With the exception of cost, few people give much thought to filling a prescription at their local pharmacy. It’s generally assumed that the physician has accurately filled out a script, but the reality is very different.
These Adverse Drug Events (or ADEs) are common occurrences and costly.
According to Priority Health, there are about 1.5 million preventable accidents annually in the US. Each year, more than 200,000 people die from preventable medical errors, according to recent a U.S. News & World Report article.
Not only is it a major health problem, it is costly.
The Michigan Pharmacists Association estimates the state spends $12 billion a year on medication-related problems that could be avoided. The errors include administering the wrong drug, the wrong dosage or an inaccurate combination that could lead to death.
Priority Health’s Medical Therapy Management (MTM) program is designed to provide a buffer (and deterrent) against such practices by creating a bridge between the patient and the pharmacist. Priority Health says it is the first health plan in the state to expand the program to both its Medicare and employer-sponsored health plans.
The company will add $2 million to expand the program and an additional $1 million within physician practices across the state.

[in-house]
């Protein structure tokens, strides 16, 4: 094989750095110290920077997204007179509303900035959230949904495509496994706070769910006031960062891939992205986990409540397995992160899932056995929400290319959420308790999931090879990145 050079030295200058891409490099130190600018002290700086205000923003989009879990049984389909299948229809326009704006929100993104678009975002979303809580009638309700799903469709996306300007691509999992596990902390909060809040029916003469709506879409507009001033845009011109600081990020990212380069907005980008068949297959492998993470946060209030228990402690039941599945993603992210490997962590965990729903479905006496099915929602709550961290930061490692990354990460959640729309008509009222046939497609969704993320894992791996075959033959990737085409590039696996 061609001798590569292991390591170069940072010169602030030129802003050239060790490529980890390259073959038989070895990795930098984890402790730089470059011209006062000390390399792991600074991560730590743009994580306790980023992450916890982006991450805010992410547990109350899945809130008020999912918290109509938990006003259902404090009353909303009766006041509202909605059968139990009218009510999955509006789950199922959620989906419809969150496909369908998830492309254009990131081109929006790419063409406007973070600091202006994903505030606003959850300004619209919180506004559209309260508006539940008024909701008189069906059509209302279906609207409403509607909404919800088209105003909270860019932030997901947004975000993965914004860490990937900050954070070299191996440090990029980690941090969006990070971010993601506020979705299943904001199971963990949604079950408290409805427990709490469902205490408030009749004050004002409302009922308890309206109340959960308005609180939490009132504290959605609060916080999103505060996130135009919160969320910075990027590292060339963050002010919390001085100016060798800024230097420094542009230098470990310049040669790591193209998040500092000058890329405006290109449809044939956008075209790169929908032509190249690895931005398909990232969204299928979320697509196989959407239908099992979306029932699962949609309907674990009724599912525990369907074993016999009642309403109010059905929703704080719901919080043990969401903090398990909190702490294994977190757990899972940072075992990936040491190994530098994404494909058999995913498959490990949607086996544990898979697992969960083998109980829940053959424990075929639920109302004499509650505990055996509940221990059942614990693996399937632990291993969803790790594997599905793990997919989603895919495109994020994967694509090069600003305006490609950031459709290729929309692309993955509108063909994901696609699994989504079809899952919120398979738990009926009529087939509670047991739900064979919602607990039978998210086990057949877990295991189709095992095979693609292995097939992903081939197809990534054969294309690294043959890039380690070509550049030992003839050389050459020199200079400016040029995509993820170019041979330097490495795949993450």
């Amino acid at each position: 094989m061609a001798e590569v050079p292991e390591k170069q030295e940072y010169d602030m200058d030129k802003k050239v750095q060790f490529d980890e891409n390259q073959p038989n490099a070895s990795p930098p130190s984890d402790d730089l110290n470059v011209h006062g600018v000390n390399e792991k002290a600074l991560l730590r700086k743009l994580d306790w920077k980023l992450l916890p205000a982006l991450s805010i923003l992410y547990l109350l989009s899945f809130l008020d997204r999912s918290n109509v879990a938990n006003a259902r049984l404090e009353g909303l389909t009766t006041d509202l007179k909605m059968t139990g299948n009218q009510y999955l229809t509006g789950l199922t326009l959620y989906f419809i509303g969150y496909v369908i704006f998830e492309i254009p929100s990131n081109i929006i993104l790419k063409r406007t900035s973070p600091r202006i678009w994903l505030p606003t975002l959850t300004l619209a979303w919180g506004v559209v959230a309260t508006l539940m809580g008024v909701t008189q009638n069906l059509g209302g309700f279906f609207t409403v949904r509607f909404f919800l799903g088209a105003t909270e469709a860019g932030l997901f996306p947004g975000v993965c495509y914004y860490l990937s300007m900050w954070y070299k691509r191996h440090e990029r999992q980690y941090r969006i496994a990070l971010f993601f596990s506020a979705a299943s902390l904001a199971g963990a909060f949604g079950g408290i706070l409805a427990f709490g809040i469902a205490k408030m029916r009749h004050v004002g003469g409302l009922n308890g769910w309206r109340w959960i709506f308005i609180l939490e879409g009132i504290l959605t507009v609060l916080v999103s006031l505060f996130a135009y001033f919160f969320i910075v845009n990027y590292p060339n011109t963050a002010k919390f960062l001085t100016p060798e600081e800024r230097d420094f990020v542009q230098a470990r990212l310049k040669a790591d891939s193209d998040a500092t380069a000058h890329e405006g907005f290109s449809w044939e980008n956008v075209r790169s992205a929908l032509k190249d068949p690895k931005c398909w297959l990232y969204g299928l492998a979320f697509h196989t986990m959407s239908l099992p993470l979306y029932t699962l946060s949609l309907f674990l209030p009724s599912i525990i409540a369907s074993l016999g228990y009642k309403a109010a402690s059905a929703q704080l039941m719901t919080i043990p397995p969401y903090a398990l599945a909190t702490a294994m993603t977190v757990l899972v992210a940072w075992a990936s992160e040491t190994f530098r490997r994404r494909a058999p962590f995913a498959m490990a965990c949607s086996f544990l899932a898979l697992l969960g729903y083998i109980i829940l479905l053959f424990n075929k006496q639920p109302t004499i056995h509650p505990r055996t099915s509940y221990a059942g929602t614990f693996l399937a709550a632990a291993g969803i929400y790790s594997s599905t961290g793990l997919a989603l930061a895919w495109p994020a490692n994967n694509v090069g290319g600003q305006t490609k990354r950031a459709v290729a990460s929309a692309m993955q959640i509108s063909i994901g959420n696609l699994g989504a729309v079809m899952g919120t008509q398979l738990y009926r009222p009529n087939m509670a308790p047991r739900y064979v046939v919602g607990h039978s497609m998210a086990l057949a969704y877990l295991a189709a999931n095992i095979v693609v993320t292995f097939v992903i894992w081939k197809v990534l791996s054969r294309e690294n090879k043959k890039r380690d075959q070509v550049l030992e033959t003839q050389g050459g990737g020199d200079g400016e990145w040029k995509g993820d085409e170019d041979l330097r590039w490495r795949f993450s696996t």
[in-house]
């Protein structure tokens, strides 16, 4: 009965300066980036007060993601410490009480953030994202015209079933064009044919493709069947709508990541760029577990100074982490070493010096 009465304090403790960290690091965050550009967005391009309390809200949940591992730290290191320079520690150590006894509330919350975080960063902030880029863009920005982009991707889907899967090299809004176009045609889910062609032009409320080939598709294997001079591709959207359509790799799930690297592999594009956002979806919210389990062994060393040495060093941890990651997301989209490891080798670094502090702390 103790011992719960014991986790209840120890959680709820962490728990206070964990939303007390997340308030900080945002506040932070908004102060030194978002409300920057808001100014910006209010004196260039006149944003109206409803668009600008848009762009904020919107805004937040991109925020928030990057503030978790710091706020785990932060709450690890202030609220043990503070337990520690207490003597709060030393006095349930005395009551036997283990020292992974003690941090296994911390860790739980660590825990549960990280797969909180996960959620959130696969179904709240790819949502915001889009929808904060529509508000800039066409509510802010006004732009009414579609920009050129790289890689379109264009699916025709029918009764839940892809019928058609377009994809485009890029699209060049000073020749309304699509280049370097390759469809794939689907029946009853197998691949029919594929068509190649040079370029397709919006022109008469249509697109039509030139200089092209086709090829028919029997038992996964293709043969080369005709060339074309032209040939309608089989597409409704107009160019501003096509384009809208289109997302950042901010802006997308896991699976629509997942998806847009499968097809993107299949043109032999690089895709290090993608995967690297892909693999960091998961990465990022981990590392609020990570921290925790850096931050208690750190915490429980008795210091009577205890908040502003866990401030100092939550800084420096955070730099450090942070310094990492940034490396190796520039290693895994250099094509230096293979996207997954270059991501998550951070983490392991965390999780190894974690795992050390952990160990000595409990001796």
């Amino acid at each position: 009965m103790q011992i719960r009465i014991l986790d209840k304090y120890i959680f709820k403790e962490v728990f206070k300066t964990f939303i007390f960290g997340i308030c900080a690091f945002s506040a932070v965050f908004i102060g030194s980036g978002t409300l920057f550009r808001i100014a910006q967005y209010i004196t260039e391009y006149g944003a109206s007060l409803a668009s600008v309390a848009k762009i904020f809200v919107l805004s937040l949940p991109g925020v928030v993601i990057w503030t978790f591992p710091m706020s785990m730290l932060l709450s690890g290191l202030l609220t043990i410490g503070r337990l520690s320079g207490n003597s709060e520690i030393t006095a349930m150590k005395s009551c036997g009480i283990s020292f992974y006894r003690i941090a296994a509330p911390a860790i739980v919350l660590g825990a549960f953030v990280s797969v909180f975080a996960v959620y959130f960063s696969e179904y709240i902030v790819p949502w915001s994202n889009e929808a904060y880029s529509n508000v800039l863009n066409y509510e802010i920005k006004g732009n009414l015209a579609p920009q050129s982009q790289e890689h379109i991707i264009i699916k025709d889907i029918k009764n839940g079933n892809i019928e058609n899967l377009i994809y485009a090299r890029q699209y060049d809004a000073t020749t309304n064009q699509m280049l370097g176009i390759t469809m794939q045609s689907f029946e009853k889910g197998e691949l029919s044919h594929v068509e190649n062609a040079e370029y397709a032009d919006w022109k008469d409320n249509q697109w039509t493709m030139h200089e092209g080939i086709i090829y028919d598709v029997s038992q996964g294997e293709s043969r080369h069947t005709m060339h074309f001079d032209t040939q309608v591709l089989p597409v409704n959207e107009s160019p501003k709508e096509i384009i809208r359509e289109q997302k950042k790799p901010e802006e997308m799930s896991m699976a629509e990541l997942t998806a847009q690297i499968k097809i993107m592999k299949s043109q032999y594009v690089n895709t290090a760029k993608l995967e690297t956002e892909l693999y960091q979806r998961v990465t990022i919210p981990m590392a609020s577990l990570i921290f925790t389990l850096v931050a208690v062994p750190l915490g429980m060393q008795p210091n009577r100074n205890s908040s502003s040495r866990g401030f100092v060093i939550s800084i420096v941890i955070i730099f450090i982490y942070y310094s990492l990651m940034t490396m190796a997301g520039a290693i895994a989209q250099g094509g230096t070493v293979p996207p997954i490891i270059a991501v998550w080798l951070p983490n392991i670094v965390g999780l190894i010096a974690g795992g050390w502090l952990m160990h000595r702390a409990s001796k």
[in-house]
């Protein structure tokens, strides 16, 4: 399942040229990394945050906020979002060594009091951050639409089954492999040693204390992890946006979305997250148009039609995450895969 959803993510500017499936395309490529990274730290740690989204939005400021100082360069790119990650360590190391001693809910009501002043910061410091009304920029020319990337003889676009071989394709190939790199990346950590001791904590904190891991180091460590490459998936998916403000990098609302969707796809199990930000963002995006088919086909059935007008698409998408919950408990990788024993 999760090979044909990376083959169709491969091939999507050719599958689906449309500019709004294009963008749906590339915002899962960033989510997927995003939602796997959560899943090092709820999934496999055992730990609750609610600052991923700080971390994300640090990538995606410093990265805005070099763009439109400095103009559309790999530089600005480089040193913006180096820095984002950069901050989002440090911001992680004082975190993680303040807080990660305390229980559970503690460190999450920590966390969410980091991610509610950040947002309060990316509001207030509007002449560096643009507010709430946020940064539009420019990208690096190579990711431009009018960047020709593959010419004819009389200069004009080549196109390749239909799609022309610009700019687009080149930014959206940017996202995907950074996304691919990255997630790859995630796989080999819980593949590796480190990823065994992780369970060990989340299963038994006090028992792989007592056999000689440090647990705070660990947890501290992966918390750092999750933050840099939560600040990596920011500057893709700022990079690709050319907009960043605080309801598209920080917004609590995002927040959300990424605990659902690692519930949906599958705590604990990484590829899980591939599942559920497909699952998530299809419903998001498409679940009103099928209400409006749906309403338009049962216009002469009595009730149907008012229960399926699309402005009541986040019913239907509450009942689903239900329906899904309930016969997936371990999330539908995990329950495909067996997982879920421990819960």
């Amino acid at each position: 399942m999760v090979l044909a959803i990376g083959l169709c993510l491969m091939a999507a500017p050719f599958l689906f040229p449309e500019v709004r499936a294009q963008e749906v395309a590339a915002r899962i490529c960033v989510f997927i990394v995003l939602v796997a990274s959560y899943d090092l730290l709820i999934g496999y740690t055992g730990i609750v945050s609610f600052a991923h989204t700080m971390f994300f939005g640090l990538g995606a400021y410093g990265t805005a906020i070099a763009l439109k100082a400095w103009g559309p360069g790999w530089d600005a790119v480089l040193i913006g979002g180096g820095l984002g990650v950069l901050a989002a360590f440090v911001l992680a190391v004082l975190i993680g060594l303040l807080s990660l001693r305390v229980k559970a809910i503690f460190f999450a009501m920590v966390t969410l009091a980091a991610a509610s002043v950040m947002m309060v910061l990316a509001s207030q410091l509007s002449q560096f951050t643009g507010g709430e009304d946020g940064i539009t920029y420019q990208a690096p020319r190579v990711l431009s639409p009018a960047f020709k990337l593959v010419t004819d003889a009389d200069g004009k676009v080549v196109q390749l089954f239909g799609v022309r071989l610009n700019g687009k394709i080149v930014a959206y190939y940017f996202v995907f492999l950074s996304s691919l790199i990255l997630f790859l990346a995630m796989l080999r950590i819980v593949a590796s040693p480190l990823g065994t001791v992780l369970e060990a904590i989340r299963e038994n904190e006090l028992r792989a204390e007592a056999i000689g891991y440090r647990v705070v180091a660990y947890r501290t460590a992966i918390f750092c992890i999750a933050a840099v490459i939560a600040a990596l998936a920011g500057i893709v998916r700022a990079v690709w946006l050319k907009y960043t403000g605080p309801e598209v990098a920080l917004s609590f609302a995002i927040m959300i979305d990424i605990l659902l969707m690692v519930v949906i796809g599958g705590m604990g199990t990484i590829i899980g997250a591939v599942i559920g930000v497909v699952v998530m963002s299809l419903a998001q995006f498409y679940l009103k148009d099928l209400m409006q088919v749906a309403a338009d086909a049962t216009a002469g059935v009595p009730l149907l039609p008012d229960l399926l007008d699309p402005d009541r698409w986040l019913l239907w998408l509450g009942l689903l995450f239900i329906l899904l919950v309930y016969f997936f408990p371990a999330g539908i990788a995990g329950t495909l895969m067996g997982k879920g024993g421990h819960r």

Michiganders can expect more assistance through the program. Priority Health is offering MTM programs in pharmacies including Meijer, Walgreens, Spartan Stores, Rite Aid, CVS, Wal-Mart and several local pharmacies.
The purpose is for the patient to have a more meaningful dialogue with pharmacists in an effort to provide personal service, answers to additional questions, and above all, to prevent medication errors.
It also helps to control out-of-pock costs and educate patients about their prescription drugs. In effect, the collaboration starts with the patients and their physician then moves to the pharmacist, who will, says Priority Health, “evaluate the patient’s prescription drug use and identify potentially dangerous and costly medication errors.”
MTM is free to the patient and has accounted for a savings of about $60 per member per month over a one-year period. Priority Health is the only plan in Michigan to offer this free service.
Joan Budden, president and CEO of Priority Health, calls MTM another example of plan’s continuous effort to look for new ways to make monumental and measurable changes to the way health care is delivered for its members.
Members interested in learning more about Medication Therapy Management services can call Priority Health at 800-942-0954.